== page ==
Being a parent is perhaps one of the most important responsibilities in life.
It changes your life as well as your finances.
And that’s why the IRS provides multiple tax deductions for it.
Why not lower your taxes and get all of the tax deductions you qualify for?
Whether your child was just born, is off to college, or somewhere in between, there are several deductions to look into.
Remember to check the IRS website for further details.
1. Dependents – In most cases, a child can be claimed as a dependent in the year they were born. For more information see 6 Important Facts About Dependents, IRS Publication 501.
2. Child Tax Credit – For each child under 17, you may be able to take this credit on your tax return. For your 2010 tax return, it’s $1,000 per child. For more info, see Child Tax Credit, IRS Publication 972.
3. Child and Dependent Care Credit – You may be able to claim the credit if you pay someone to care for your child under age 13, so that you can work or look for work. For more information see Child and Dependent Care Expenses.
4. Earned Income Tax Credit – The EITC is a benefit for certain people who work and have earned income from wages, self-employment or farming. Earned Income Tax Credit reduces the amount of tax you owe and may also give you a refund. For more information see Earned Income Credit.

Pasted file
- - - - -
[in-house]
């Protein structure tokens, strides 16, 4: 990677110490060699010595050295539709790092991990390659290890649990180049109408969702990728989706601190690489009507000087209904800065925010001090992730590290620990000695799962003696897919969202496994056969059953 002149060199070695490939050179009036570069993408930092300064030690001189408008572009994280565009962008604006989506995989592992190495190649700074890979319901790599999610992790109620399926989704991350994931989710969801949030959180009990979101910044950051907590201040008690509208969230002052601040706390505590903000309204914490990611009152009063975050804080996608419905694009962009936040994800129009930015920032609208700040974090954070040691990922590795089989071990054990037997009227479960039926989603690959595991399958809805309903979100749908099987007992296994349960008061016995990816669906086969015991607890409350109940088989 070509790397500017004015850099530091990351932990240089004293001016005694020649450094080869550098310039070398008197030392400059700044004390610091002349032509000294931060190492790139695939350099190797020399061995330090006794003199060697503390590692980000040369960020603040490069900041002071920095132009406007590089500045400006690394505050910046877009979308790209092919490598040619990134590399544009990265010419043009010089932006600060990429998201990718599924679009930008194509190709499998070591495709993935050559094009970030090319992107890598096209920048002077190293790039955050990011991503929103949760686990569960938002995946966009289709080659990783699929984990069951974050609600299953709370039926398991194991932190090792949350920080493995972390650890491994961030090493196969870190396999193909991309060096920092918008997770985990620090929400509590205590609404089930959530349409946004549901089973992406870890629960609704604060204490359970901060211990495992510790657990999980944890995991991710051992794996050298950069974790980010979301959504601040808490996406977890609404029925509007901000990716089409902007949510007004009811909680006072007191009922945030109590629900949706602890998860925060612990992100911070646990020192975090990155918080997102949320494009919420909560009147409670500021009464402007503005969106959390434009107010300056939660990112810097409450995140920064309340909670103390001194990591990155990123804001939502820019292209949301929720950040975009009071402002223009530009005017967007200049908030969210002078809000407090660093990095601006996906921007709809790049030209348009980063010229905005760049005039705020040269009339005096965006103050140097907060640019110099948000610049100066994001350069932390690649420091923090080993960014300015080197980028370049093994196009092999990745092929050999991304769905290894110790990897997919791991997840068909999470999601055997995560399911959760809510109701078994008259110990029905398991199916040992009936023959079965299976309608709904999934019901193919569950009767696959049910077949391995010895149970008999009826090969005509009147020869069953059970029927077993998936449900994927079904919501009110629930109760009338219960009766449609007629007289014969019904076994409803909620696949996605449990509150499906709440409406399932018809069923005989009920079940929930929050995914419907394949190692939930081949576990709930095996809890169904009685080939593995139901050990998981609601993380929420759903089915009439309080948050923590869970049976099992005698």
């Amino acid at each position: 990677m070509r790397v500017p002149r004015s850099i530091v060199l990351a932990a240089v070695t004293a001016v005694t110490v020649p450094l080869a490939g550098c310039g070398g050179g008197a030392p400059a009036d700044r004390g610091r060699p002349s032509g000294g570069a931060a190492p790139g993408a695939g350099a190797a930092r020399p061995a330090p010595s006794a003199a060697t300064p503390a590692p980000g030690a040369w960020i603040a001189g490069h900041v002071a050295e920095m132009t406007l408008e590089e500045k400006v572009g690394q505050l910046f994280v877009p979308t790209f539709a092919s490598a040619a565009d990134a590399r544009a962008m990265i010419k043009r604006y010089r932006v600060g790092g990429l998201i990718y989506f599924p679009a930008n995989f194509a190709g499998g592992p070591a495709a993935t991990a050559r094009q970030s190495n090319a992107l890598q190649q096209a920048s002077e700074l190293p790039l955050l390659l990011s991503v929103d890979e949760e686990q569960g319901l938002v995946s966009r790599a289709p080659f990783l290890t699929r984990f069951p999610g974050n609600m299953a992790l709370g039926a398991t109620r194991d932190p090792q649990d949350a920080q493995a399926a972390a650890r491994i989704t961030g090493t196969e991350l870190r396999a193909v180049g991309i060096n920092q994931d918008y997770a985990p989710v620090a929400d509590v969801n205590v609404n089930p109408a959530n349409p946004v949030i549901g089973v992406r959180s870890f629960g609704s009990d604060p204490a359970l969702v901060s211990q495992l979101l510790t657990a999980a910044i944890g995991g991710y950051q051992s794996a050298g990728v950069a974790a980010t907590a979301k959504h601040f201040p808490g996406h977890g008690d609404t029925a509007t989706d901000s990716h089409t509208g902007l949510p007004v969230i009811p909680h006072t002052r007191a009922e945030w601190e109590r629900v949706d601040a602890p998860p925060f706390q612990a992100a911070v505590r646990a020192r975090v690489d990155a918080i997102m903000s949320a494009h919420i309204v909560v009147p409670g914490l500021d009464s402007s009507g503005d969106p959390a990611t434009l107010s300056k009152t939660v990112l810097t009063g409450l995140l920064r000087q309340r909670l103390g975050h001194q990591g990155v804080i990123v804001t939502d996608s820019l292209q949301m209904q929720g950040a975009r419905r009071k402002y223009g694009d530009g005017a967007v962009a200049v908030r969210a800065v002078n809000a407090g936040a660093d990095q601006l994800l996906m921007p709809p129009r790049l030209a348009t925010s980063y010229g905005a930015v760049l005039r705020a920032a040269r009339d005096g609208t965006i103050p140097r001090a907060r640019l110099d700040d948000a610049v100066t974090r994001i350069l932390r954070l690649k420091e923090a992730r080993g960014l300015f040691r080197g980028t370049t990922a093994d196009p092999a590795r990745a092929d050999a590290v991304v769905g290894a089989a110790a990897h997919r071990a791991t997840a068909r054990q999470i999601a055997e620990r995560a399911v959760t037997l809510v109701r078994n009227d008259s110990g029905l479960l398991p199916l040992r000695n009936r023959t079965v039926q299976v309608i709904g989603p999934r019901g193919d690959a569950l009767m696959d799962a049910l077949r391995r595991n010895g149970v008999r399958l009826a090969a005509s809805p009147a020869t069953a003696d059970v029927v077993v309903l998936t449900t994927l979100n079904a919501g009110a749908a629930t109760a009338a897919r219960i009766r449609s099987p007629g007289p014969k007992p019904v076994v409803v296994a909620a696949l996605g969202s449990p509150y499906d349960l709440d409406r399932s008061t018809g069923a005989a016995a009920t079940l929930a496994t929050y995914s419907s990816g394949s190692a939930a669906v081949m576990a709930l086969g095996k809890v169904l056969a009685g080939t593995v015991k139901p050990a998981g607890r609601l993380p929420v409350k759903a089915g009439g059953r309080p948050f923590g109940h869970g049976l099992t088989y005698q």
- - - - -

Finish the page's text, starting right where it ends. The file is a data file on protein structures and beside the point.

5. Adoption Credit – You may be able to take a tax credit for qualifying expenses paid to adopt an eligible child. If you are claiming the adoption credit, you must file a paper tax return because adoption-related documentation must be included. For more information see Qualified Benefits FAQs, IRS Form 8839,.
6. Children with Earned Income – If your child has income earned from working they may be required to file a tax return. For more information see Earned Income Tax Credit Rules, IRS Publication 501.
7. Children with Investment Income Under certain circumstances a child’s investment income may be taxed at the parent’s tax rate. For more information see 4 Facts Every Parent Should Know about Their Child’s Investment Income, IRS Publication 929.
8. Higher Education Credits – Education tax credits can help offset the costs of education. The American Opportunity and the Lifetime Learning Credit are education credits that reduce your federal income tax dollar-for-dollar, unlike a deduction, which reduces your taxable income. For more information see Tax Benefits for Education, IRS Publication 970.
9. Student loan Interest – You may be able to deduct interest you pay on a qualified student loan. The deduction is claimed as an adjustment to income so you do not need to itemize your deductions. For more information see Five Ways to Offset Education Costs, IRS Publication 970.
10. Self-employed health insurance deduction – If you were self-employed and paid for health insurance, you may be able to deduct any premiums you paid for coverage after March 29, 2010, for any child of yours who was under age 27 at the end of 2010, even if the child was not your dependent. For more information see Tax-Free Employer-Provided Health Coverage Now Available for Children under Age 27.
For more info, visit the IRS website.
Featured in Totally Money Carnival #5, the Superbowl Edition, hosted by Live Real Now.
Photo: Casey Serin